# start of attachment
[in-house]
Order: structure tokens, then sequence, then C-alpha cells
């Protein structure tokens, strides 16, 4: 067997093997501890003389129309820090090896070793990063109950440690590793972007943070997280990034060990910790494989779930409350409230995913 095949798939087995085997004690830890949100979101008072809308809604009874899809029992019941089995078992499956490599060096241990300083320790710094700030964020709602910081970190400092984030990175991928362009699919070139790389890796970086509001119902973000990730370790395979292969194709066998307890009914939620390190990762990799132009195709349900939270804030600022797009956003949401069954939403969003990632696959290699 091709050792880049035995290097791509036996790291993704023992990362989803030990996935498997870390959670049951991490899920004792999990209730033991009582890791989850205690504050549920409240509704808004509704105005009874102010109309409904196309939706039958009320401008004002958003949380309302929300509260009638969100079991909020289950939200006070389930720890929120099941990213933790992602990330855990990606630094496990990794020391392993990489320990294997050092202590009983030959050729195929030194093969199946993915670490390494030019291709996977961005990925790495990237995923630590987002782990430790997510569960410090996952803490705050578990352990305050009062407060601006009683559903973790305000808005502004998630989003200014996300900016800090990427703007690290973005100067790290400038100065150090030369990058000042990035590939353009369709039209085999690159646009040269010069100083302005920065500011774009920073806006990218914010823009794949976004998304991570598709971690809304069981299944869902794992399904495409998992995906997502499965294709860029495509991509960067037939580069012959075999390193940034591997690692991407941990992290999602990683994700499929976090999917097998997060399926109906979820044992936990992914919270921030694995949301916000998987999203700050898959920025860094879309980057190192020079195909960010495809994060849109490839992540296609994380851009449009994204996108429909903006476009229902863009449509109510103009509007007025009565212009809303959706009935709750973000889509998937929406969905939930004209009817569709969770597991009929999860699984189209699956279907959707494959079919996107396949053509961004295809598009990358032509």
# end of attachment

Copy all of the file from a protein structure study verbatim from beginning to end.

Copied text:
[in-house]
Order: structure tokens, then sequence, then C-alpha cells
């Protein structure tokens, strides 16, 4: 067997093997501890003389129309820090090896070793990063109950440690590793972007943070997280990034060990910790494989779930409350409230995913 095949798939087995085997004690830890949100979101008072809308809604009874899809029992019941089995078992499956490599060096241990300083320790710094700030964020709602910081970190400092984030990175991928362009699919070139790389890796970086509001119902973000990730370790395979292969194709066998307890009914939620390190990762990799132009195709349900939270804030600022797009956003949401069954939403969003990632696959290699 091709050792880049035995290097791509036996790291993704023992990362989803030990996935498997870390959670049951991490899920004792999990209730033991009582890791989850205690504050549920409240509704808004509704105005009874102010109309409904196309939706039958009320401008004002958003949380309302929300509260009638969100079991909020289950939200006070389930720890929120099941990213933790992602990330855990990606630094496990990794020391392993990489320990294997050092202590009983030959050729195929030194093969199946993915670490390494030019291709996977961005990925790495990237995923630590987002782990430790997510569960410090996952803490705050578990352990305050009062407060601006009683559903973790305000808005502004998630989003200014996300900016800090990427703007690290973005100067790290400038100065150090030369990058000042990035590939353009369709039209085999690159646009040269010069100083302005920065500011774009920073806006990218914010823009794949976004998304991570598709971690809304069981299944869902794992399904495409998992995906997502499965294709860029495509991509960067037939580069012959075999390193940034591997690692991407941990992290999602990683994700499929976090999917097998997060399926109906979820044992936990992914919270921030694995949301916000998987999203700050898959920025860094879309980057190192020079195909960010495809994060849109490839992540296609994380851009449009994204996108429909903006476009229902863009449509109510103009509007007025009565212009809303959706009935709750973000889509998937929406969905939930004209009817569709969770597991009929999860699984189209699956279907959707494959079919996107396949053509961004295809598009990358032509």